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Council pays £7,500 after section 20 use breached girl’s human rights

Posted on 12/08/2016 by Aminul Hoque

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Thurrock council was found to have breached a girl's right to a fair trial and family life by keeping her in a section 20 arrangement for 13 months

A council has agreed to pay out £7,500 after a judge found it had ignored judicial guidance and breached the human rights of a child in a section 20 arrangement.

Judge Murfitt found Thurrock council breached the rights of the 10-year-old girl, referred to as BB, by failing to instigate care proceedings for 13 months while she was living with a foster carer under a section 20 arrangement.

Murfitt said the council’s legal department appeared to not consider recent judicial guidance on the proper use of section 20. This included a warning that councils using the arrangements for “other than temporary periods of care” effectively deprived children of an independent guardian to represent their interests.

Section 20 guidance

Social workers with a Community Care Inform Children subscription can access this guide on putting recent judicial guidance on section 20 into practice.

He added that the local authority failed “to have regard to the guidance provided by judicial authority as to the proper use of [section] 20, in the period prior to their issue of proceedings”.

‘Unacceptable uncertainty’ 

The section 20 arrangement was made with appropriate consent but Thurrock’s delay in bringing proceedings denied the girl her right to a fair trial and to a family life, the judge found.

“I am satisfied that the local authority’s delay in issuing proceedings left BB in a drifting position of unacceptable uncertainty, and deprived her of a timely hearing as to her future placement and home,” Murfitt said.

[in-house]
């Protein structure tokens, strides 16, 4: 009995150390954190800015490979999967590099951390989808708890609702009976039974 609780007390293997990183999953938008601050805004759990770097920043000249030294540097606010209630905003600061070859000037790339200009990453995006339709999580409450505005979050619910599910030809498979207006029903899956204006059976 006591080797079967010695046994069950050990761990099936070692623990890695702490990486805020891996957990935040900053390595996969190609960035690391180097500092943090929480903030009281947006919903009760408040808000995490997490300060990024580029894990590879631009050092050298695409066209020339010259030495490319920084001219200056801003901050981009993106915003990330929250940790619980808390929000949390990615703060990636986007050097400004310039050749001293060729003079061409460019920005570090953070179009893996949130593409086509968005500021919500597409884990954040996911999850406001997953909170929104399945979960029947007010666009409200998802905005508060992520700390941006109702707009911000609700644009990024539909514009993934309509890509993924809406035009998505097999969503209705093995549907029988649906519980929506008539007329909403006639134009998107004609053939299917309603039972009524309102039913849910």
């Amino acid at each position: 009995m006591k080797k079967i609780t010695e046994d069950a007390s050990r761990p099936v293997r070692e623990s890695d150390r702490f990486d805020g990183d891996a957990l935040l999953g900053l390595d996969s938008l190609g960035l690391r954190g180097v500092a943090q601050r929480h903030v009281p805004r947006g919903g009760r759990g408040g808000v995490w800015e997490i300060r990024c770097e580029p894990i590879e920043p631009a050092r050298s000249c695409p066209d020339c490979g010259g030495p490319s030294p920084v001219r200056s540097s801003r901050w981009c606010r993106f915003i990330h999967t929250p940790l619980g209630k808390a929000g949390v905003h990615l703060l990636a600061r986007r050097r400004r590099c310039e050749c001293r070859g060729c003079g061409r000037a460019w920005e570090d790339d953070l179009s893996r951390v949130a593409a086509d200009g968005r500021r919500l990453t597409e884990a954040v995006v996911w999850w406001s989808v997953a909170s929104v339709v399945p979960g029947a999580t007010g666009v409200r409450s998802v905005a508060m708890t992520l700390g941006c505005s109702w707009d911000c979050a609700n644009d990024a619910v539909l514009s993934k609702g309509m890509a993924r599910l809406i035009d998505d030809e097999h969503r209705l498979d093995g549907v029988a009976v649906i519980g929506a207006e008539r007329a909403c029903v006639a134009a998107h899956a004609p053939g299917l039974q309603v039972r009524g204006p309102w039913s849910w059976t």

“The absence of proceedings also deprived her of the benefit of having an independent children’s guardian to represent her wishes and safeguard her interests.”

The council accepted liability and agreed to pay £7,500 in damages, an award the judge accepted was appropriate. The judge also ordered the authority to pay BB’s legal costs in relation to both the care proceedings and the human rights claim.

Contact

BB was placed in the section 20 arrangement in November 2014 after living with her aunt broke down, and her mother and grandmother felt unable to care for her. Care proceedings were brought in December 2015, and a care order agreed.

On two occasions during BB’s 13 months in the section 20 arrangement, a case was presented to the local authority about starting care proceedings. Both times the decision was rejected.

“The decision makers took the view that a family group conference should be convened instead, notwithstanding that all family members with whom the local authority were in contact at the time, were saying they could not care for BB,” the judge said.

The council was also criticised for a failure to facilitate contact between BB and other important family members.

“The day after BB was first placed in foster care she requested to see her aunt J, yet the first record of this happening did not occur until 11 months later in October 2015.

“Social workers expressed the intention to set up contact between BB and her brothers J, C, and CN at a [looked after children] review…but those intentions did not translate into any actions, notwithstanding that BB’s express requests to see them were  documented.”

The judge concluded that the local authority had failed to establish contact between BB and her mother, her siblings, her paternal family and arrange therapy for BB.



Source: Community Care